4 Things: It is still dark out, and still the only sources of light are the sparkling snow and the stand-offish parking lot lights. And still, the only sounds are that of my computer’s fan, the tick-tock of the clock and my sporadic frenzy of typing. Time for some more music. This time, perhaps Genesis, from the self-titled album, or whatever it was. I copied it from Stefan anyway, pretty damn near seven years ago (this month?!). What a great album–Mamma, That’s All, Home by the Sea, and Silver Rainbow. Sweet Dreams is on side B. Almost midnight.
—March 9, 1999
It’s old: Just going through and cleaning out my old e-mail—there is so much junk in there. One that made me laugh (although others will probably find it boring) is as follows:
Thought I would keep this one around—I decided to stick it here since I don’t usually archive e-mail from Joe. That’s the one thing about keeping my e-mail archives: I keep a lot of the e-mail I receive, but not all, so it’s not really an accurate reflection of my e-mail history. Then again, it’s not supposed to be; it’s merely my own little archive so that I can go back and look at things later—things that people wrote to me, or occasionally, things that I wrote to others or myself.
Of course, the other reason for creating it is so to have a platform independent archive of my documents, etc., which currently is most easily achieved through using HTML and a browser; sure, at some point customized SGML might be better, or simply a database. However, I’m not running a database at this point. Luckily, Eudora saves things as regular ol’ text, which makes archiving things rather easy. A Perl script would make things even easier, I suppose.
—March 9, 1999
Popular Culture: It is neither popular nor culture. Discuss amongst yourselves...
Why is it not popular? Let’s take a look at what Webster’s dictionary says about "popular":
Most of popular culture is not of interest to nor does it relate to the “general public.” Instead, it attracts certain demographic sub-units; the 18-24 crowd; middle-aged baby-boomer, seniors, and there seems to be little overlap for the most part This is not to say that all “pop culture” artifacts/objects are this limited—there are TV shows that appeal to a broad demographic; there are singers whose works and image transcends generational gaps. However, the majority of music, television, etc. that is collected under the term “popular culture” (which, as of yet, I haven’t defined) seems to be directed at certain groups“not at the “majority population.” Furthermore, to what extent is this “popular” culture limited to certain countries and societies? In a sense it has true popularity, in that it has spread from the U.S. (for example) to Europe, to Asia, to parts of South America. However, I am still not convinced that “it” has made its way into all levels of society—sure, teens and younger adults across the globe have latched onto certain icons, certain forms of expression, certain styles, but do we then end up defining what “popular” is based upon what a vocal minority likes?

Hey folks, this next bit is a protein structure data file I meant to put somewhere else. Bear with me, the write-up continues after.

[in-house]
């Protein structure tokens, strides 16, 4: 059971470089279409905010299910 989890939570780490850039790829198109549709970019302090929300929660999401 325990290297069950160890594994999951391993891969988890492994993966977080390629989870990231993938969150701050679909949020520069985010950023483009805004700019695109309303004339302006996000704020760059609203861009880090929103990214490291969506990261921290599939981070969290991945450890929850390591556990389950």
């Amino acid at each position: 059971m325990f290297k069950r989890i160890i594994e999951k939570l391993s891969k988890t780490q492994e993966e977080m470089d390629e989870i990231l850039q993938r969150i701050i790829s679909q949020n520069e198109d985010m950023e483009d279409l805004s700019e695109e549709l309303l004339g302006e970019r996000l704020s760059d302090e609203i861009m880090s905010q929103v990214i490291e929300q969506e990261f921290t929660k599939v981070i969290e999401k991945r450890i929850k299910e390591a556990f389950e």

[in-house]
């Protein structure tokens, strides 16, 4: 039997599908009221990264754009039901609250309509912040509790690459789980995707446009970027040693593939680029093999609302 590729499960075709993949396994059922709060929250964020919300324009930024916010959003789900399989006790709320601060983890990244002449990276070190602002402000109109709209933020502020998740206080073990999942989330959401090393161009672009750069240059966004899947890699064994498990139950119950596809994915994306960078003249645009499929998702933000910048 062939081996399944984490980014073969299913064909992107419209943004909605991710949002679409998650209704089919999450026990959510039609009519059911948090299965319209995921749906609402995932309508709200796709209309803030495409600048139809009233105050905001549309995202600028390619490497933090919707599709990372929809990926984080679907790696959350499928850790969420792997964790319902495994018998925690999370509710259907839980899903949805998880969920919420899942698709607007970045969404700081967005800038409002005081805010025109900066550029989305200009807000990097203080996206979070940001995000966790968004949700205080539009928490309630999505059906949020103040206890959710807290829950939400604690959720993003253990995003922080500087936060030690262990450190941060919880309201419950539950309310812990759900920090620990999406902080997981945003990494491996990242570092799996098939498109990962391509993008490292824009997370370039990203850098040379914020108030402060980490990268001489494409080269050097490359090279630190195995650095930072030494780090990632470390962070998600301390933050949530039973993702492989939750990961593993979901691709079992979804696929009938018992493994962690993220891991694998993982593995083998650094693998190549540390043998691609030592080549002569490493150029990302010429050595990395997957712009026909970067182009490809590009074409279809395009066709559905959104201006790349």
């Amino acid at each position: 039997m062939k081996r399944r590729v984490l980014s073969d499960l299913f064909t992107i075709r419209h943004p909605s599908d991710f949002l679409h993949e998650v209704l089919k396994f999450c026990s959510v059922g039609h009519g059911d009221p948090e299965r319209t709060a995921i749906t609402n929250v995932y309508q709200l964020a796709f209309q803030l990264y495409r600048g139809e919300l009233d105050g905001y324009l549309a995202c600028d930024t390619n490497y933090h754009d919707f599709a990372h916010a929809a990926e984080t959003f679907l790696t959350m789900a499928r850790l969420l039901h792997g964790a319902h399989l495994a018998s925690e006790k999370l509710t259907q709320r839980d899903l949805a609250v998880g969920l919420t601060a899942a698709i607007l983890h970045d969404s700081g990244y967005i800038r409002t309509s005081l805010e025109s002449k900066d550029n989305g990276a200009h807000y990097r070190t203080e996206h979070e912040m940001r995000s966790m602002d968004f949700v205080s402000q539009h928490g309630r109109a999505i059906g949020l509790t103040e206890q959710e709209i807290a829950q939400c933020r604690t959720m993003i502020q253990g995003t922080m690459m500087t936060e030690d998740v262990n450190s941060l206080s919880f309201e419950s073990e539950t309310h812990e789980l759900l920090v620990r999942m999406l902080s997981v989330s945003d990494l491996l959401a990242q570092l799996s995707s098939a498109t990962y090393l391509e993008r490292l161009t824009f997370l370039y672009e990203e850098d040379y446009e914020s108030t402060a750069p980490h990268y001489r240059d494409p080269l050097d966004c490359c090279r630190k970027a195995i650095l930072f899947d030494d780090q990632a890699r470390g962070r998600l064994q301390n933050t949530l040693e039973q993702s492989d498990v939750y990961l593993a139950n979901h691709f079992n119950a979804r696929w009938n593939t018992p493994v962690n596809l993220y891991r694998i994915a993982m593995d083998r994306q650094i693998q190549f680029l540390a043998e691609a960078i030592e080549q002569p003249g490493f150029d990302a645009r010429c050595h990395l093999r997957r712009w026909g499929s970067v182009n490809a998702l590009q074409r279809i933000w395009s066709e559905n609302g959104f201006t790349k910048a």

To continue, it is not culture, and this argument is not a matter of high culture and low culture, but rather one which deals with the question of what culture is. Let’s go back to Webster’s again:
Now, I have trouble with the elitist nature of Webster’s definition, but let us use it for a bit, then critique it. How is “popular culture” not culture? First, it not developed to a great extent (1)—“culture” is related to “cultivate,” for example, and it implies a notion of organic development. Instead, much of “pop culture” is mass-produced by marketing types (see, Spice Girls, BSB, other girl groups, other boy groups, and many other cookie-cutter musicians in other genres). Along this line of thought, the same can be said of much of what Hollywood produces, much of what shows up on TV, etc. Let us take a look at “alternative” for a moment. Alternative to what? The going trend—“counter-culture.” “Underground,” etc. However, as soon as such things become main-stream, they become the result/product of mass-production and commercialization, and insofar as they do develop as “alternative,” they are not “popular” in the way defined above—instead, they are fringe. The irony then is that “alternative” is “popular”—a nice contradiction for us.